Total distance traveled for Pdyn-Cre, Penk-Cre, and VGLUT2-Cre mice in real-time place aversion assay and male vs. female photostimulation-induced body temperature change in Pdyn-Cre and VGLUT2-Cre mice.

(A) Distance moved during RTPP trials displayed in Figure 6C (Pdyn-Cre). Data are presented as mean ± SEM; n = 6 Cre+, eight control; two-way ANOVA, Bonferroni post hoc (20 Hz ChR2 vs. 20 Hz control ∗∗p<0.01). (B) Distance moved during RTPP trials displayed in Figure 6F (Penk-Cre). Data are presented as mean ± SEM; n = 6 Cre+, seven control; two-Way ANOVA, Bonferroni post hoc (not significant at all frequencies ns p>0.05). (C) Distance moved during RTPP trials displayed in Figure 6I (VGLUT2-Cre). Data are presented as mean ± SEM; n = 8 Cre+, seven control; two-Way ANOVA, Bonferroni post hoc (not significant at all frequencies ns p>0.05). (D and E) The change in body temperature of Pdyn-Cre female (n = 4) and male (n = 2) and VGLUT2-Cre female (n = 6) and male (n = 2) mice was similar at all stimulation frequencies (2, 5, 10, and 15 Hz) tested.

Photostimulation of PdynPBN→POA suppresses locomotion, evokes postural extension but does not alter temperature preference.

(A) Illustration of injection in parabrachial nucleus (PBN) and fiber implantation over POA in Pdyn-Cre mice. (B) Representative heat maps show spatial distribution of time-spent behavior resulting from constant 20 min 10 Hz photostimulation of control or PdynPBNPOA. (C) Quantification of movement during open field testing. Control animals moved an average of 39.84 ± 8.33 meters more than Cre+ animals during open field trials. Data are presented as mean ± SEM; n = 5 Cre+, seven control; Student’s t test, ∗∗∗p<0.001 (D) 10 Hz photostimulation of PdynPBNPOA leads to postural extension behavior as shown. Representative images of a mouse pre stimulation and during 10 Hz photostimulation of PdynPBNPOA. (E) Quantification of percent time spent in time spent engaged in postural extension in Pdyn-Cre mice in two min time bins. Following onset of photostimulation mice engaged in postural extension (red). With termination of stimulation mice, we noted to switch to a posture with their tails curled under their bodies (grey). Postural extension was not observed in any control mice. (F) Overview of paradigm with three epochs: 40 min of pre-stim, 10 Hz photostimulation for 20 min, and post-stim for 20 min in an arena with aluminum floor held at 20°C and 26°C on opposing sides. (G) Quantification of time spent in each temperature area showed non-significant changes in percent time spent in each area during delivery of stimulation, with a strong preference for the 26°C side during all epochs. Data presented as mean ± SEM with individual values, n = 9 Pdyn-Cre (ANOVA ns = 0.7341 for Pdyn-Cre mice across epochs) and (t-test ns p>0.99 for Pdyn-Cre vs Control during stimulation epoch).

Graphical summary.

The presented studies focused on parabrachial nucleus (PBN)→POA projecting cells by photostimulating terminals in the POA. We identified warm-activated neurons (red circle) in the lateral PBN that incompletely overlap with Penk+ and Pdyn+ PBN neuronal populations. Further, we found that these Penk (green circle) and Pdyn (blue circle) neurons express VGLUT2 (gray) and partially overlap with each other. Photostimulation of PBN→POA projections revealed that PBN VGLUT2+, Pdyn+, or Penk+ projections drive physiological and behavioral heat defenses including vasodilation to promote heat loss, avoidance, suppression of BAT thermogenesis, and postal extension to promote heat loss.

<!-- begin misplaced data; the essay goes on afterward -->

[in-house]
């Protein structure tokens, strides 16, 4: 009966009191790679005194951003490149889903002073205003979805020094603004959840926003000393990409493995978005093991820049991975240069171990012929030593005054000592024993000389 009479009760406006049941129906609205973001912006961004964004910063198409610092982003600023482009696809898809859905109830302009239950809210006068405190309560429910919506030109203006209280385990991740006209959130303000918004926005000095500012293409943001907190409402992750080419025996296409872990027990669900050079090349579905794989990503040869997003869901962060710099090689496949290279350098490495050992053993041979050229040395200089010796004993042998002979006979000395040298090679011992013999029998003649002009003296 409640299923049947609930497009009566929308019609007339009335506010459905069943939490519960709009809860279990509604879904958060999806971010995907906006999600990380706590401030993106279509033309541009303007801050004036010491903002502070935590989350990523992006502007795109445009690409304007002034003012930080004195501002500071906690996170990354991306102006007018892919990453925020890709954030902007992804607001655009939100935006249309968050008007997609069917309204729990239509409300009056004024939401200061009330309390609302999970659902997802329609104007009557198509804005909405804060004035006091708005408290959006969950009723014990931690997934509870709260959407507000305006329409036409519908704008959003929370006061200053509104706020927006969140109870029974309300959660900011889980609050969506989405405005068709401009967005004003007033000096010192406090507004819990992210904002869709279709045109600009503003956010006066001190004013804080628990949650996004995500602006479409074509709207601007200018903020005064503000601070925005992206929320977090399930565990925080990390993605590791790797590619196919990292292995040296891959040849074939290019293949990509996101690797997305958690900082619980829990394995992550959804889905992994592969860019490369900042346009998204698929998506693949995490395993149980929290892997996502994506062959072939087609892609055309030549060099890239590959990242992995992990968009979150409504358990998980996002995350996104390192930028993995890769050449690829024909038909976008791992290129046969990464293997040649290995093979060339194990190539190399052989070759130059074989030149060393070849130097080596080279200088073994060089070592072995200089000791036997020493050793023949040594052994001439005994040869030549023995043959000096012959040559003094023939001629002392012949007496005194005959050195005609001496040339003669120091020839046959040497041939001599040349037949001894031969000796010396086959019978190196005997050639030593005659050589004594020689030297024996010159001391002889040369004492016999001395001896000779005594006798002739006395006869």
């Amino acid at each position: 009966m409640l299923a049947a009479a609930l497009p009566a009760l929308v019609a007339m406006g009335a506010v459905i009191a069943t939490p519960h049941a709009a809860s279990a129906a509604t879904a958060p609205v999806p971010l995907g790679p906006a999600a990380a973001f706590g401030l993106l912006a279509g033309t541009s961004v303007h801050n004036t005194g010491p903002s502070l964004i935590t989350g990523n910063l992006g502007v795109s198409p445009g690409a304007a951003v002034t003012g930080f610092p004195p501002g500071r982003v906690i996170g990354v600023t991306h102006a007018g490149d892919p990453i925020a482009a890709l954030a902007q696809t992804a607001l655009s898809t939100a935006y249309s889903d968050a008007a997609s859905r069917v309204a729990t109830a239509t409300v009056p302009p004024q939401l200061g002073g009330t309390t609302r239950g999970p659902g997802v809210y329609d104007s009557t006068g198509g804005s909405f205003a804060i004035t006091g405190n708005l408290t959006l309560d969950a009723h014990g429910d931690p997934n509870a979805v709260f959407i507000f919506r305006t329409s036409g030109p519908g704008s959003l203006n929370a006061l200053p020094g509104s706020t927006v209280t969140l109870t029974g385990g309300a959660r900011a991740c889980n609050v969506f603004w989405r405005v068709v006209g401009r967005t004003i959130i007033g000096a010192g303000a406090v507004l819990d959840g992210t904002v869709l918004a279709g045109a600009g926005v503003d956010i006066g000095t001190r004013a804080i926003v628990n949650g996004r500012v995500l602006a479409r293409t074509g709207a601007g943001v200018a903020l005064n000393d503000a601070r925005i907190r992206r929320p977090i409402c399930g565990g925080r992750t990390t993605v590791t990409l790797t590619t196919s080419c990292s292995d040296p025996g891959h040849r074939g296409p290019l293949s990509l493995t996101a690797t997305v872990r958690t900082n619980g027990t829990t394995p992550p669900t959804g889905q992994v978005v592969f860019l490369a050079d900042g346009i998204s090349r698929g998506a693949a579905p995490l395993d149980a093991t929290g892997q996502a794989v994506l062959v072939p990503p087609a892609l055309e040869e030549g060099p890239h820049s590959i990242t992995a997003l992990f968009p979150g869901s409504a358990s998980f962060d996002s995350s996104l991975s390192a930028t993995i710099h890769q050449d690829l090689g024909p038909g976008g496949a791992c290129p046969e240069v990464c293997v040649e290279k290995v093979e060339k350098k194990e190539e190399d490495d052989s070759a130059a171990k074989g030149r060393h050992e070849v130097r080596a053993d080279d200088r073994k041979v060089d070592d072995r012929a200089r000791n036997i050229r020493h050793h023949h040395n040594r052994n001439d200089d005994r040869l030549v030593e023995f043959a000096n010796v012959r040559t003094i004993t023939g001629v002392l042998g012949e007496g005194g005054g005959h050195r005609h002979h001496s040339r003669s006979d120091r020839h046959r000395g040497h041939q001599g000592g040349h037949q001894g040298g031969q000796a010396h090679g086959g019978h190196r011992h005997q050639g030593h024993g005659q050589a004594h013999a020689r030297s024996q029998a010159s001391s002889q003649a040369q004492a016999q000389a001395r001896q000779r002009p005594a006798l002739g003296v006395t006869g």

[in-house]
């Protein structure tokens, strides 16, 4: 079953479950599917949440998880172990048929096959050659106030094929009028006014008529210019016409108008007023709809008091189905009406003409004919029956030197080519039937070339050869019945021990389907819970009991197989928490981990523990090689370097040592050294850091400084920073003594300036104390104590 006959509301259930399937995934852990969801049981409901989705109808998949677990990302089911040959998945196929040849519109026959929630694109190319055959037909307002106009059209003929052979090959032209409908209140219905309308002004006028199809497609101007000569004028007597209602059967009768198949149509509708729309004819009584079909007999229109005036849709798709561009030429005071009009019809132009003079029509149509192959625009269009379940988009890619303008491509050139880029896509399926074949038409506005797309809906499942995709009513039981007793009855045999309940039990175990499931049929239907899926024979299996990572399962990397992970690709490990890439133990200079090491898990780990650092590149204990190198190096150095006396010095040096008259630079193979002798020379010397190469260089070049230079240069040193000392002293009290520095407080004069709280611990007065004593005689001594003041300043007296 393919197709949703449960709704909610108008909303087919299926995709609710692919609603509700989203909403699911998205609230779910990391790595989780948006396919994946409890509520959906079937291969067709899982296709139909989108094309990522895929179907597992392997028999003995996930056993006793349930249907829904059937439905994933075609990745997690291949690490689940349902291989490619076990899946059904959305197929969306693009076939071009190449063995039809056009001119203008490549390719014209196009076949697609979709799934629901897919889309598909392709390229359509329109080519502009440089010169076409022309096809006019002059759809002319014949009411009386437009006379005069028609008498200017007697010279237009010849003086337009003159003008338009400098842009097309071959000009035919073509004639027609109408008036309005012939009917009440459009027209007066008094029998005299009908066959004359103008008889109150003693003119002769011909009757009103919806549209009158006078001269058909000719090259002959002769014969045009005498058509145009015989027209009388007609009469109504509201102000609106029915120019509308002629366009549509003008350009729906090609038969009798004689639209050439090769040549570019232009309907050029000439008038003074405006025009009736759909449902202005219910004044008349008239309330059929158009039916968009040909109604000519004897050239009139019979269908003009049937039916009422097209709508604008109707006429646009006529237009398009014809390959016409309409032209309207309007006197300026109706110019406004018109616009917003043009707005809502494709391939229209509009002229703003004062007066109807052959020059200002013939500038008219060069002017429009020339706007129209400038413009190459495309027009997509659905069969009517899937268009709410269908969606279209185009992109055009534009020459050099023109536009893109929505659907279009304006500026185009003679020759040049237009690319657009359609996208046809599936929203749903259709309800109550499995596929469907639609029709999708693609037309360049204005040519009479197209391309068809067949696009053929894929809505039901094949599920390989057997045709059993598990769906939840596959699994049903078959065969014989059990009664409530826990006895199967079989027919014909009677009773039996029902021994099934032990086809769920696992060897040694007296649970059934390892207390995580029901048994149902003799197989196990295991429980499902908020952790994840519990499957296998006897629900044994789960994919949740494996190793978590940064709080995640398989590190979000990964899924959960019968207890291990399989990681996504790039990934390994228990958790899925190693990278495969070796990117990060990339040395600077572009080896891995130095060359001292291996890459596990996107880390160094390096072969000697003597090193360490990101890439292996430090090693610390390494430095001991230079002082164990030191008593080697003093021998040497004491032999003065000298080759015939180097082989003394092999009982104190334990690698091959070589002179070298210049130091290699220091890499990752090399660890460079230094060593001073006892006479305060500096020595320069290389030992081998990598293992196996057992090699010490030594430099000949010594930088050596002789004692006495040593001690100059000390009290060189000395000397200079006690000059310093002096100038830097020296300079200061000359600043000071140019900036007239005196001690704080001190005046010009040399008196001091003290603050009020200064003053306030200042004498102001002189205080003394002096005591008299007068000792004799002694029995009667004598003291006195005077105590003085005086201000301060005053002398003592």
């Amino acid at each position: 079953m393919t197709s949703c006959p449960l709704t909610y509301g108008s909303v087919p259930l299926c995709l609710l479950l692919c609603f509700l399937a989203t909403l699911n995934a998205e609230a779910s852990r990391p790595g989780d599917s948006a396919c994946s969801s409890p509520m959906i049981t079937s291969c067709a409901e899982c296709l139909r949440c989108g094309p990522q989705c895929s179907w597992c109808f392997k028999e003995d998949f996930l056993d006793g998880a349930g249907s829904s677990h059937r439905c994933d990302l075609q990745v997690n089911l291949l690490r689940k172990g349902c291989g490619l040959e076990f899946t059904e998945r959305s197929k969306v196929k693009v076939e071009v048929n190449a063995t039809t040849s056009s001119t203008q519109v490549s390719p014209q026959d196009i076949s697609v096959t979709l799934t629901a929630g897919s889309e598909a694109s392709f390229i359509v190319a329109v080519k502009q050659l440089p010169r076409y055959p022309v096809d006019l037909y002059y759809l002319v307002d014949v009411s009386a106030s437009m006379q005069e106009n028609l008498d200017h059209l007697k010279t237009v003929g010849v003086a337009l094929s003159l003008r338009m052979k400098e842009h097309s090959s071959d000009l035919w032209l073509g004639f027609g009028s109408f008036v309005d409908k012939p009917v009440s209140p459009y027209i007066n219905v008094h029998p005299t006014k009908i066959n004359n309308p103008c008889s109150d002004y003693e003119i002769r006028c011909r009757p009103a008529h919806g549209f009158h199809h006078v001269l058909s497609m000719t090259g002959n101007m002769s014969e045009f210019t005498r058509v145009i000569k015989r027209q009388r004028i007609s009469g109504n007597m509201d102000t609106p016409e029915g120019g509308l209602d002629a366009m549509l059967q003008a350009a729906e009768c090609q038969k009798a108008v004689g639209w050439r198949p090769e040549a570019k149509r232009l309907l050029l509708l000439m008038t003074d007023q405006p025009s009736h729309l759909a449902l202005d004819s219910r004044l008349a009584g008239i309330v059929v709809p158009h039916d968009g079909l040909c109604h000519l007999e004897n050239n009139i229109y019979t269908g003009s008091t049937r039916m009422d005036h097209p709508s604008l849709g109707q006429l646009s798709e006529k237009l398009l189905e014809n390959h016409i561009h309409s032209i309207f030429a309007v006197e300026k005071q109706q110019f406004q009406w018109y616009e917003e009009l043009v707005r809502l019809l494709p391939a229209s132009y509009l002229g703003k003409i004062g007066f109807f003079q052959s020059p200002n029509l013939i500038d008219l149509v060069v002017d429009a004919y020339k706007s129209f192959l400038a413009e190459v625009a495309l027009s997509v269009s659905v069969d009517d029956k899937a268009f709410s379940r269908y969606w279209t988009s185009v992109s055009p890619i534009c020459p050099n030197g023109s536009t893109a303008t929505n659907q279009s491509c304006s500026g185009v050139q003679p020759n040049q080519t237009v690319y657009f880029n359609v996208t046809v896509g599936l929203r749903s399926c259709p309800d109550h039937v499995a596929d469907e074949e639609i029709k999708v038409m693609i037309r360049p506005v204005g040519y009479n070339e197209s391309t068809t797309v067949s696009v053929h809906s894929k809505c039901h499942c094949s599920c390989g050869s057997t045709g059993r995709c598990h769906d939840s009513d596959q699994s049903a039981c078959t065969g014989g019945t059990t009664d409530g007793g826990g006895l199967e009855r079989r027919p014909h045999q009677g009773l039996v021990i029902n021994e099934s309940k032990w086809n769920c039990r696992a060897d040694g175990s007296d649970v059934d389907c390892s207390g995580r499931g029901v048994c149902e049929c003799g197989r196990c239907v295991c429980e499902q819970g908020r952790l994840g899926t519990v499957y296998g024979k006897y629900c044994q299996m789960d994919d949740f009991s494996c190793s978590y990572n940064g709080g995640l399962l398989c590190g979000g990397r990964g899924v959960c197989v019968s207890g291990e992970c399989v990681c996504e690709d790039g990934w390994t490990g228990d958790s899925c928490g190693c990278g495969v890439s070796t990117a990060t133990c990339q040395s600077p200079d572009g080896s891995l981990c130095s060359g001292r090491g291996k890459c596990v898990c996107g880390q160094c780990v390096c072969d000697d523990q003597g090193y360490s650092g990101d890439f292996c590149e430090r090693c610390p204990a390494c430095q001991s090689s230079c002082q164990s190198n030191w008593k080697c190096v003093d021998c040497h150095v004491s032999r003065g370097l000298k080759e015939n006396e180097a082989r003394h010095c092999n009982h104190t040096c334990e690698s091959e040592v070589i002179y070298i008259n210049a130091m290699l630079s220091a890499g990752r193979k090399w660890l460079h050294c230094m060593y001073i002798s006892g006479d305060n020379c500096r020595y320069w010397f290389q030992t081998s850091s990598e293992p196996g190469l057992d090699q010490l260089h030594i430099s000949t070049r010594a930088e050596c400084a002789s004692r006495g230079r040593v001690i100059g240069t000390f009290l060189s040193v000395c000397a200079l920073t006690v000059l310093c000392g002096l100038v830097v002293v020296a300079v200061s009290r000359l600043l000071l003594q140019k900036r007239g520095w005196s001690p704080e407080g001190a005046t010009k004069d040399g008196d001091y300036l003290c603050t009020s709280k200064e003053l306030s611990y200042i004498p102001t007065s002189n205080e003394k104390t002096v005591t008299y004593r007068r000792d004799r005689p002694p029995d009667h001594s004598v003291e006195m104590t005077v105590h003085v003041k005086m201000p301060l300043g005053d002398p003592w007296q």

Tables

Key resources table
Reagent type
(species) or resource
DesignationSource or referenceIdentifiersAdditional information
AntibodyAlexa Fluor 633 goat polyclonal anti-rabbit IgGInvitrogenCat# A-21070, RRID:AB_25357311:1000
AntibodyPhospho-c-Fos (Ser32) Rabbit monoclonalCell Signaling TechnologyCat# 5348S
RRID:AB_10557109
1:500
Chemical compound, drugClozapine N-oxide dihydrochlorideHellobioCat# HB6149
Chemical compound, drugNaloxone hydrochlorideTocrisCat# 0599
Chemical compound, drugNaltrexone hydrochlorideSigma-AldrichCat# N3136
Chemical compound, drugNorbinaltorphimine (norBN)Sigma-AldrichCat# N1771
Chemical compound, drugU50,488 (U50)Sigma-AldrichCat# D8040
Strain, strain background (Mus musculus)Pdyntm1.1(Cre)MjkrGift from Brad Lowell, HarvardRRID:MGI:5562890
Strain, strain background (Mus musculus)B6;129S-Penktm2(Cre)Hze/JThe Jackson LaboratoryRRID: IMSR_JAX: 025112
Strain, strain background (Mus musculus)Slc17a6tm2(cre)Lowl/JGift from Brad Lowell, HarvardRRID: IMSR_JAX: 028863
Strain, strain background (Mus musculus)B6.Cg-Gt(ROSA)26Sortm14(CAG-tdTomato)Hze/JThe Jackson LaboratoryRRID: IMSR_JAX: 007914
Strain, strain background (Mus musculus)C57BL/6JThe Jackson LaboratoryRRID: IMSR_JAX:000664
Strain, strain background (AAV5)AAV5-EF1a-DIO-hChR2(H134R)-EYFPWashington University Hope Center Viral Vector CoreN/A(2.5 × 1013 vg/ml)
Strain, strain background (AAV5)AAV5-hSyn-DIO-hM4D(Gi)-mCherryAddgeneAddgene_44362-AAV5(7 × 10¹² vg/ml)
Strain, strain background (rAAV2-retro)AAV2-retro-DIO-ChR2-eYFPWashington University Hope Center Viral Vector CoreN/A(2.8 × 1012 vg/ml)
Strain, strain background (AAV)AAV-retro-CAG-FLEX-tdTomato-WPREAddgeneAddgene_51503-AAVrg(1 × 1013 vg/ml)
Strain, strain background (AAV2)AAV2-retro-DO_DIO-tdTomato_EGFP-WPRE-pAAddgeneRRID:Addgene_37120(8 × 10^12 GC/ml)
Strain, strain background (AAV5)AAV5-Ef1a-DIO-eYFPWashington University Hope Center Viral Vector CoreN/A(1.4 × 1013 vg/ml)
Strain, strain background (rAAV2-retro)AAV2-retro-GFP-CreWashington University Hope Center Viral Vector CoreN/A(3 × 1013 vg/ml)
Strain, strain background (AAV5)AAV5/hSyn-dio-hm4D(Gi)-mcherryAddgeneRRID:Addgene_44362(7.8 × 10^12 vg/ml)
Sequence-based reagentRNAscope probe PdynAdvanced Cell Diagnosticsaccession number NM_018863.3probe region 33–700
Sequence-based reagentRNAscope probe PenkAdvanced Cell Diagnosticsaccession number NM_001002927.2probe region 106–1332
Sequence-based reagentRNAscope probe Slc17a6Advanced Cell Diagnosticsaccession number NM_080853.3probe region 1986–2998
Sequence-based reagentRNAscope probe GFPAdvanced Cell Diagnosticsaccession numberAF275953.1probe region 12–686
Sequence-based reagentRNAscope probe CreAdvanced Cell Diagnosticsaccession number KC845567.1probe region 1058–2032
Sequence-based reagentRNAscope probe CckAdvanced Cell Diagnosticsaccession number NM_031161.3probe region 23–679
Software, algorithmImageJNIHRRID: SCR_003070
Software, algorithmResearchIRFLIR Systems IncN/A
Software, algorithmLeica Application Suite Advanced FluorescenceLeica MicrosystemsN/A
Software, algorithmBonsaiBonsai-rx.orgN/A
Software, algorithmDeepLabCutMathis Lab (Mathis et al., 2018)N/A